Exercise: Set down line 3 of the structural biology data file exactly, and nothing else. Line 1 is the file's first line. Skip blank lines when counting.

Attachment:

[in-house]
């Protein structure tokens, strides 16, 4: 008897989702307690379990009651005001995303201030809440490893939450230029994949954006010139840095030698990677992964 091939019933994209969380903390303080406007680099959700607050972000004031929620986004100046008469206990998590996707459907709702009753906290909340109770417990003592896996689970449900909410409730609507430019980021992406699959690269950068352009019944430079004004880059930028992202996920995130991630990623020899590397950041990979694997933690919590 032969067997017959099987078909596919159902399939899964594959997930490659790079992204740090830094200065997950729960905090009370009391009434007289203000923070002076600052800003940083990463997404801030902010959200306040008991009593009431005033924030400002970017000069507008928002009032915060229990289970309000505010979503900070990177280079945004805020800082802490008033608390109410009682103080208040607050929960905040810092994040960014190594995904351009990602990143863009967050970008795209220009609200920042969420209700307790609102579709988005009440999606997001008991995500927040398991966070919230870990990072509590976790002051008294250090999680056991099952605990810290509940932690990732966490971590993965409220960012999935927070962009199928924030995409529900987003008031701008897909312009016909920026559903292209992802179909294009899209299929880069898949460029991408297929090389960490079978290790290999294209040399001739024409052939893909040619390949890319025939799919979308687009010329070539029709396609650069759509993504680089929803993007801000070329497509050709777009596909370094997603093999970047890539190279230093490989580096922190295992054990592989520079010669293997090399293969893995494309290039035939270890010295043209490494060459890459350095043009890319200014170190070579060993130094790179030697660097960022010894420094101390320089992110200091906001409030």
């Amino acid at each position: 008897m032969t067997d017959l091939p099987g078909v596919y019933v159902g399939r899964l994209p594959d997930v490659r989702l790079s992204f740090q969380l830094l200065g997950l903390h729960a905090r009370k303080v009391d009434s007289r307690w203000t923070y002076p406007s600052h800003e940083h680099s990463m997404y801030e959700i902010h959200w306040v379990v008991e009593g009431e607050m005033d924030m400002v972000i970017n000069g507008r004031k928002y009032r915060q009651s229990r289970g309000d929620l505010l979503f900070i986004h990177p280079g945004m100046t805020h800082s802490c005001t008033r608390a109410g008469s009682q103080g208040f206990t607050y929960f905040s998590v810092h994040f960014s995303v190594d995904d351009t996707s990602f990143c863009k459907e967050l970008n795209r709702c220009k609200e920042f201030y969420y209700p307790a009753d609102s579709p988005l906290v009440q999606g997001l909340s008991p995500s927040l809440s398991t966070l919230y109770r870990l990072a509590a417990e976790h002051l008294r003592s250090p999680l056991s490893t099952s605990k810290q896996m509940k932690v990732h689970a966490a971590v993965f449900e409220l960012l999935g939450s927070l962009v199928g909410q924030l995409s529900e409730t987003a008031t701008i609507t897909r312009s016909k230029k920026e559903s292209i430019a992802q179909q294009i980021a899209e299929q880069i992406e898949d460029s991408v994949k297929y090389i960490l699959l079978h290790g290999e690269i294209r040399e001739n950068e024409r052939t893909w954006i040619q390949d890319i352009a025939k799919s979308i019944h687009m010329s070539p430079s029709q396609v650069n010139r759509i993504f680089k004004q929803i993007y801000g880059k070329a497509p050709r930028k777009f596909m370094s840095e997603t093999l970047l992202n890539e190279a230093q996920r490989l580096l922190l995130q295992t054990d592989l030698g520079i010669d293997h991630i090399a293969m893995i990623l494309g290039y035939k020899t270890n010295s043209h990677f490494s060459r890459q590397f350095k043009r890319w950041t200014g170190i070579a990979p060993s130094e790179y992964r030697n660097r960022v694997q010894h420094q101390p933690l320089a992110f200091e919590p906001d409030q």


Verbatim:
């Amino acid at each position: 008897m032969t067997d017959l091939p099987g078909v596919y019933v159902g399939r899964l994209p594959d997930v490659r989702l790079s992204f740090q969380l830094l200065g997950l903390h729960a905090r009370k303080v009391d009434s007289r307690w203000t923070y002076p406007s600052h800003e940083h680099s990463m997404y801030e959700i902010h959200w306040v379990v008991e009593g009431e607050m005033d924030m400002v972000i970017n000069g507008r004031k928002y009032r915060q009651s229990r289970g309000d929620l505010l979503f900070i986004h990177p280079g945004m100046t805020h800082s802490c005001t008033r608390a109410g008469s009682q103080g208040f206990t607050y929960f905040s998590v810092h994040f960014s995303v190594d995904d351009t996707s990602f990143c863009k459907e967050l970008n795209r709702c220009k609200e920042f201030y969420y209700p307790a009753d609102s579709p988005l906290v009440q999606g997001l909340s008991p995500s927040l809440s398991t966070l919230y109770r870990l990072a509590a417990e976790h002051l008294r003592s250090p999680l056991s490893t099952s605990k810290q896996m509940k932690v990732h689970a966490a971590v993965f449900e409220l960012l999935g939450s927070l962009v199928g909410q924030l995409s529900e409730t987003a008031t701008i609507t897909r312009s016909k230029k920026e559903s292209i430019a992802q179909q294009i980021a899209e299929q880069i992406e898949d460029s991408v994949k297929y090389i960490l699959l079978h290790g290999e690269i294209r040399e001739n950068e024409r052939t893909w954006i040619q390949d890319i352009a025939k799919s979308i019944h687009m010329s070539p430079s029709q396609v650069n010139r759509i993504f680089k004004q929803i993007y801000g880059k070329a497509p050709r930028k777009f596909m370094s840095e997603t093999l970047l992202n890539e190279a230093q996920r490989l580096l922190l995130q295992t054990d592989l030698g520079i010669d293997h991630i090399a293969m893995i990623l494309g290039y035939k020899t270890n010295s043209h990677f490494s060459r890459q590397f350095k043009r890319w950041t200014g170190i070579a990979p060993s130094e790179y992964r030697n660097r960022v694997q010894h420094q101390p933690l320089a992110f200091e919590p906001d409030q």